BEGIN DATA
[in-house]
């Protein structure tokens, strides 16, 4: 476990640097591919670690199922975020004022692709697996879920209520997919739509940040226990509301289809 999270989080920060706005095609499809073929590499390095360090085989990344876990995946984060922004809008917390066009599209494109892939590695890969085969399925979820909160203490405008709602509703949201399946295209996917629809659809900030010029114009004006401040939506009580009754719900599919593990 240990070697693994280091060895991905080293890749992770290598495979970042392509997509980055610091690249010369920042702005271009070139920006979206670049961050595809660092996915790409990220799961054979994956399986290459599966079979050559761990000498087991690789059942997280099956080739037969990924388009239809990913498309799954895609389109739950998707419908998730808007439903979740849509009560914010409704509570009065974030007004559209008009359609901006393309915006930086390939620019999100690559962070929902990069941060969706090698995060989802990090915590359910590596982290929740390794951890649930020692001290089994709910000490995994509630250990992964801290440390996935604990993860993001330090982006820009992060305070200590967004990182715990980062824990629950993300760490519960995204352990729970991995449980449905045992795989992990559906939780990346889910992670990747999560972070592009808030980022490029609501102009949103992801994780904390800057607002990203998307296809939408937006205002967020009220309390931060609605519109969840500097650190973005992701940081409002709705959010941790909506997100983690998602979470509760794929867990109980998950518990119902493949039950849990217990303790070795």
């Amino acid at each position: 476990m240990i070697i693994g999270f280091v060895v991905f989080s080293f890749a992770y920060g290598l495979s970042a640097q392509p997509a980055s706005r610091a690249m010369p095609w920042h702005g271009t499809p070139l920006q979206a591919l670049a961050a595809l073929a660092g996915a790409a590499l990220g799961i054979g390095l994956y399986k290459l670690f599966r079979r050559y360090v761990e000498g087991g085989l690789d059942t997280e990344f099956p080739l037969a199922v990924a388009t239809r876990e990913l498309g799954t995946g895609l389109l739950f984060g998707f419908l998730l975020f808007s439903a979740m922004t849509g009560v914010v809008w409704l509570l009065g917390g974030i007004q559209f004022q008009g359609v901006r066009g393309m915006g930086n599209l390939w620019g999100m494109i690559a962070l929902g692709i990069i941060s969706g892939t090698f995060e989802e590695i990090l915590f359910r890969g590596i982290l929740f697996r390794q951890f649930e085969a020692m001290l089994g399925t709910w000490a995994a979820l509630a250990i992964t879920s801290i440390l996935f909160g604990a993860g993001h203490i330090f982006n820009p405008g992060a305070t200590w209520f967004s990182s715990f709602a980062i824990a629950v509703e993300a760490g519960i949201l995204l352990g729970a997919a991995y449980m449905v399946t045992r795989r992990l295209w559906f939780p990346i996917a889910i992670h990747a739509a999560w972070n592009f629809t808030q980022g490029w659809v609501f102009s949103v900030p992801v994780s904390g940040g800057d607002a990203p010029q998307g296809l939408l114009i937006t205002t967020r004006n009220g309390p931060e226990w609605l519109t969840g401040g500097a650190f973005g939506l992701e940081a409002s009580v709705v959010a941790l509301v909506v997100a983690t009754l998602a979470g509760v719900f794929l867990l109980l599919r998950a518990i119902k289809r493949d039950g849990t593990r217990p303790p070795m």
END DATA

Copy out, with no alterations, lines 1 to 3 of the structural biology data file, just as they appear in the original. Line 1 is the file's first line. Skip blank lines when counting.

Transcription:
[in-house]
């Protein structure tokens, strides 16, 4: 476990640097591919670690199922975020004022692709697996879920209520997919739509940040226990509301289809 999270989080920060706005095609499809073929590499390095360090085989990344876990995946984060922004809008917390066009599209494109892939590695890969085969399925979820909160203490405008709602509703949201399946295209996917629809659809900030010029114009004006401040939506009580009754719900599919593990 240990070697693994280091060895991905080293890749992770290598495979970042392509997509980055610091690249010369920042702005271009070139920006979206670049961050595809660092996915790409990220799961054979994956399986290459599966079979050559761990000498087991690789059942997280099956080739037969990924388009239809990913498309799954895609389109739950998707419908998730808007439903979740849509009560914010409704509570009065974030007004559209008009359609901006393309915006930086390939620019999100690559962070929902990069941060969706090698995060989802990090915590359910590596982290929740390794951890649930020692001290089994709910000490995994509630250990992964801290440390996935604990993860993001330090982006820009992060305070200590967004990182715990980062824990629950993300760490519960995204352990729970991995449980449905045992795989992990559906939780990346889910992670990747999560972070592009808030980022490029609501102009949103992801994780904390800057607002990203998307296809939408937006205002967020009220309390931060609605519109969840500097650190973005992701940081409002709705959010941790909506997100983690998602979470509760794929867990109980998950518990119902493949039950849990217990303790070795």
């Amino acid at each position: 476990m240990i070697i693994g999270f280091v060895v991905f989080s080293f890749a992770y920060g290598l495979s970042a640097q392509p997509a980055s706005r610091a690249m010369p095609w920042h702005g271009t499809p070139l920006q979206a591919l670049a961050a595809l073929a660092g996915a790409a590499l990220g799961i054979g390095l994956y399986k290459l670690f599966r079979r050559y360090v761990e000498g087991g085989l690789d059942t997280e990344f099956p080739l037969a199922v990924a388009t239809r876990e990913l498309g799954t995946g895609l389109l739950f984060g998707f419908l998730l975020f808007s439903a979740m922004t849509g009560v914010v809008w409704l509570l009065g917390g974030i007004q559209f004022q008009g359609v901006r066009g393309m915006g930086n599209l390939w620019g999100m494109i690559a962070l929902g692709i990069i941060s969706g892939t090698f995060e989802e590695i990090l915590f359910r890969g590596i982290l929740f697996r390794q951890f649930e085969a020692m001290l089994g399925t709910w000490a995994a979820l509630a250990i992964t879920s801290i440390l996935f909160g604990a993860g993001h203490i330090f982006n820009p405008g992060a305070t200590w209520f967004s990182s715990f709602a980062i824990a629950v509703e993300a760490g519960i949201l995204l352990g729970a997919a991995y449980m449905v399946t045992r795989r992990l295209w559906f939780p990346i996917a889910i992670h990747a739509a999560w972070n592009f629809t808030q980022g490029w659809v609501f102009s949103v900030p992801v994780s904390g940040g800057d607002a990203p010029q998307g296809l939408l114009i937006t205002t967020r004006n009220g309390p931060e226990w609605l519109t969840g401040g500097a650190f973005g939506l992701e940081a409002s009580v709705v959010a941790l509301v909506v997100a983690t009754l998602a979470g509760v719900f794929l867990l109980l599919r998950a518990i119902k289809r493949d039950g849990t593990r217990p303790p070795m």